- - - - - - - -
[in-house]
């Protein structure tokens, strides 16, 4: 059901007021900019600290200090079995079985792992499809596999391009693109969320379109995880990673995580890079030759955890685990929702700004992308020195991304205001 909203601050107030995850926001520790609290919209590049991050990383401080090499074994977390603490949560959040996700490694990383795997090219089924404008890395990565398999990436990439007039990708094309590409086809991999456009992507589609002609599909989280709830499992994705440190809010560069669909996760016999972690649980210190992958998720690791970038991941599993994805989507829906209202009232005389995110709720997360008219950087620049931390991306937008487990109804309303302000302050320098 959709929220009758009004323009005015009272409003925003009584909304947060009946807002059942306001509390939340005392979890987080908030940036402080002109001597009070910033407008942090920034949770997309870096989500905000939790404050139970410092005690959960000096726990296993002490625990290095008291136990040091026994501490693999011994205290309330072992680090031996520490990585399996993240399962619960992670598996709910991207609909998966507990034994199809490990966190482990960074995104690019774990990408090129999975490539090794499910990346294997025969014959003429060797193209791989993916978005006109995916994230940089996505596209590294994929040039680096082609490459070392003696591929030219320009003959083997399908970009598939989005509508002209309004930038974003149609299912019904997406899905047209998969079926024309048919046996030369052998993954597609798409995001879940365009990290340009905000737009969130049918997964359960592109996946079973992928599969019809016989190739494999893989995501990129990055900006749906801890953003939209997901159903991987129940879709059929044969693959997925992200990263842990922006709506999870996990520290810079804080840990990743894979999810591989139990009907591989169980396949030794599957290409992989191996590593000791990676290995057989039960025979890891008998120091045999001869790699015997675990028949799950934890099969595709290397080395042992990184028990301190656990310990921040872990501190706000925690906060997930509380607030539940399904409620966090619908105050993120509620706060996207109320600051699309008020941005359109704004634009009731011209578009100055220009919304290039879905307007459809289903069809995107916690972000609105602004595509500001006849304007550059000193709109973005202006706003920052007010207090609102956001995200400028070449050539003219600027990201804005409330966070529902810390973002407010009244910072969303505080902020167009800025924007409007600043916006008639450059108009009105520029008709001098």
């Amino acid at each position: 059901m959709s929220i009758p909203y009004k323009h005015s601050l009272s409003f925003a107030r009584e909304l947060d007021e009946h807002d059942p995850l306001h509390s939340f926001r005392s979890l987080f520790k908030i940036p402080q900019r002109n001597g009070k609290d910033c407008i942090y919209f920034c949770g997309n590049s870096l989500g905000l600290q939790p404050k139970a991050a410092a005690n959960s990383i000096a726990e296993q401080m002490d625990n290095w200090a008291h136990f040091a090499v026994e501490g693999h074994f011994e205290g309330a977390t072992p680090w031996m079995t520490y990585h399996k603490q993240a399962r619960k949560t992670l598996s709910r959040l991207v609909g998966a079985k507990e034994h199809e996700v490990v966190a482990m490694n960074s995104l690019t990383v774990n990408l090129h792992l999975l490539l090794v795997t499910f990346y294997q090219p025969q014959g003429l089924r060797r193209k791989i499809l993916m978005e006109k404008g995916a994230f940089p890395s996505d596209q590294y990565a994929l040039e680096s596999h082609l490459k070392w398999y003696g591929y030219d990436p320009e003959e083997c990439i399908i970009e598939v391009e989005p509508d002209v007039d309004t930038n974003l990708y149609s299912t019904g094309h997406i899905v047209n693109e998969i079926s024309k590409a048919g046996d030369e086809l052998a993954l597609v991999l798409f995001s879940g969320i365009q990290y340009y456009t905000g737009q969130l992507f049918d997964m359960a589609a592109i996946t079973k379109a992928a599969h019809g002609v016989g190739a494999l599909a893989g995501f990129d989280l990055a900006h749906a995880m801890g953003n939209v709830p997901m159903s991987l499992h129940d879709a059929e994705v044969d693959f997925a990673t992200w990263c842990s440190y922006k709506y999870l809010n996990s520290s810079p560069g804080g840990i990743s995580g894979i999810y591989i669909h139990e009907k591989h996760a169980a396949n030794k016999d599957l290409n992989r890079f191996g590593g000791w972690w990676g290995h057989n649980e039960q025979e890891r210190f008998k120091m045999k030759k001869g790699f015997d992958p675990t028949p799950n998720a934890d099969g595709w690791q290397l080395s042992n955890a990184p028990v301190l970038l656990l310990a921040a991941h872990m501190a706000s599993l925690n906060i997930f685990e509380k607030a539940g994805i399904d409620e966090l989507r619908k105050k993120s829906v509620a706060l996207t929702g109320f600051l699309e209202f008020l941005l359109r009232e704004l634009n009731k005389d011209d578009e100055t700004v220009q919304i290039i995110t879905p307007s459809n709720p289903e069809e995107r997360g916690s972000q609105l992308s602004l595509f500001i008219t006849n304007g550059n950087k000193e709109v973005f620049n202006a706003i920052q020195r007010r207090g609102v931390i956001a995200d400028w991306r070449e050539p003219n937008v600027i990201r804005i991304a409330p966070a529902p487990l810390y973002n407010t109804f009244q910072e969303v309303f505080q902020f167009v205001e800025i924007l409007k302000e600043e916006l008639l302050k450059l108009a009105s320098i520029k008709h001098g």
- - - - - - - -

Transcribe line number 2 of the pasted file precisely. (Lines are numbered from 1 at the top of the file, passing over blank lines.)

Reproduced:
């Protein structure tokens, strides 16, 4: 059901007021900019600290200090079995079985792992499809596999391009693109969320379109995880990673995580890079030759955890685990929702700004992308020195991304205001 909203601050107030995850926001520790609290919209590049991050990383401080090499074994977390603490949560959040996700490694990383795997090219089924404008890395990565398999990436990439007039990708094309590409086809991999456009992507589609002609599909989280709830499992994705440190809010560069669909996760016999972690649980210190992958998720690791970038991941599993994805989507829906209202009232005389995110709720997360008219950087620049931390991306937008487990109804309303302000302050320098 959709929220009758009004323009005015009272409003925003009584909304947060009946807002059942306001509390939340005392979890987080908030940036402080002109001597009070910033407008942090920034949770997309870096989500905000939790404050139970410092005690959960000096726990296993002490625990290095008291136990040091026994501490693999011994205290309330072992680090031996520490990585399996993240399962619960992670598996709910991207609909998966507990034994199809490990966190482990960074995104690019774990990408090129999975490539090794499910990346294997025969014959003429060797193209791989993916978005006109995916994230940089996505596209590294994929040039680096082609490459070392003696591929030219320009003959083997399908970009598939989005509508002209309004930038974003149609299912019904997406899905047209998969079926024309048919046996030369052998993954597609798409995001879940365009990290340009905000737009969130049918997964359960592109996946079973992928599969019809016989190739494999893989995501990129990055900006749906801890953003939209997901159903991987129940879709059929044969693959997925992200990263842990922006709506999870996990520290810079804080840990990743894979999810591989139990009907591989169980396949030794599957290409992989191996590593000791990676290995057989039960025979890891008998120091045999001869790699015997675990028949799950934890099969595709290397080395042992990184028990301190656990310990921040872990501190706000925690906060997930509380607030539940399904409620966090619908105050993120509620706060996207109320600051699309008020941005359109704004634009009731011209578009100055220009919304290039879905307007459809289903069809995107916690972000609105602004595509500001006849304007550059000193709109973005202006706003920052007010207090609102956001995200400028070449050539003219600027990201804005409330966070529902810390973002407010009244910072969303505080902020167009800025924007409007600043916006008639450059108009009105520029008709001098």